List<String> digits = asList("1","2","3","4","5","6","7","8","9");
List<Integer> numbers = map(new Function<String, Integer() {
                          @Override
                          public Integer apply(String digit) {
                            return Integer.valueOf(digit);
                          }
                        }digits);

Once again, consider all the boilerplate code necessary for something as simple as converting a string to an integer. We could get rid of all that using a lambda expression as follows:

List<String> digits = asList("1","2","3","4","5","6","7","8","9");
List<Integer> numbers = map(s –> Integer.valueOf(s), digits);

This is clearly much better. Once again, the lambda expression evaluates to an instance of the type Function<String, Integer> where s represents the argument for its function apply and the body of the lambda expression represents what the function would return in its body.

Reducing

Let’s consider now the existence of an interface BinaryOperator defined as follows:

interface BinaryOperator<T> {
   public T apply(T left, T right);
}

And now we would like to use this functional interface to reduce the values from a list to a single value. So, we could use it as follows:

static <T> T reduce(BinaryOperator<T> operator,T seed, List<T> source){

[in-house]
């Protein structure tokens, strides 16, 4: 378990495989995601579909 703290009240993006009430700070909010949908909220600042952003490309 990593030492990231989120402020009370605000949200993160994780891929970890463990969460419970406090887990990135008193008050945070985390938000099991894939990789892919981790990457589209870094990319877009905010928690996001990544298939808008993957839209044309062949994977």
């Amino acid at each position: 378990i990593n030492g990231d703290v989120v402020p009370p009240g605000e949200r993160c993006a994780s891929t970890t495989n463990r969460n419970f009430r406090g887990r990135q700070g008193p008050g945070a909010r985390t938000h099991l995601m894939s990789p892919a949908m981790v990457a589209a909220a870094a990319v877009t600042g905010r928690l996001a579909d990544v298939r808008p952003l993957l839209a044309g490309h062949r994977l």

for(T item: source) {
       seed = operator.apply(seed, item);
    }
    return seed;
}

Consider now that we have a list of numbers and we would like to obtain to summation of them all. Once more, if we intend to use this code as we traditionally have done before the release of Java 8 we would be forced to to following verbose definition, as follows:

List<Integer> numbers = asList(1,2,3,4,5);
Integer sum = reduce(new BinaryOperator<Integer>() {
                     @Override
                     public Integer apply(Integer left, Integer right){
                        return left + right;
                     }
                    },0,numbers);

This code can be greatly simplified by the use of a lambda expression, as follows:

List<Integer> numbers = asList(1,2,3,4,5);
Integer sum = reduce( (x,y) –> x + y, 0, numbers);

Where (x,y) correspond to the two arguments left and right that the function apply receives, and the body of the expressions would be what it would return. Notice that, since in this case we have to specify two arguments, the lambda expressions is required to specify them within parenthesis, otherwise the compiler could determine which arguments are for the lambda expression and which are for the reduce method.

Consuming

Let’s consider now the existence of a functional interface Consumer, defined as follows:

interface Consumer<T> {
   public void accept(T t);
}

Now we could use implementations of this interface to consume the elements of a list and do something with them, like printing them to the main output or sending them over the network, or whatever we could consider appropriate. For this example, let’s just print them to the output:

static <T> void forEach(Consumer<T> consumer, List<T> source) {
    for(T item: source) {
       consumer.accept(item);
    }
}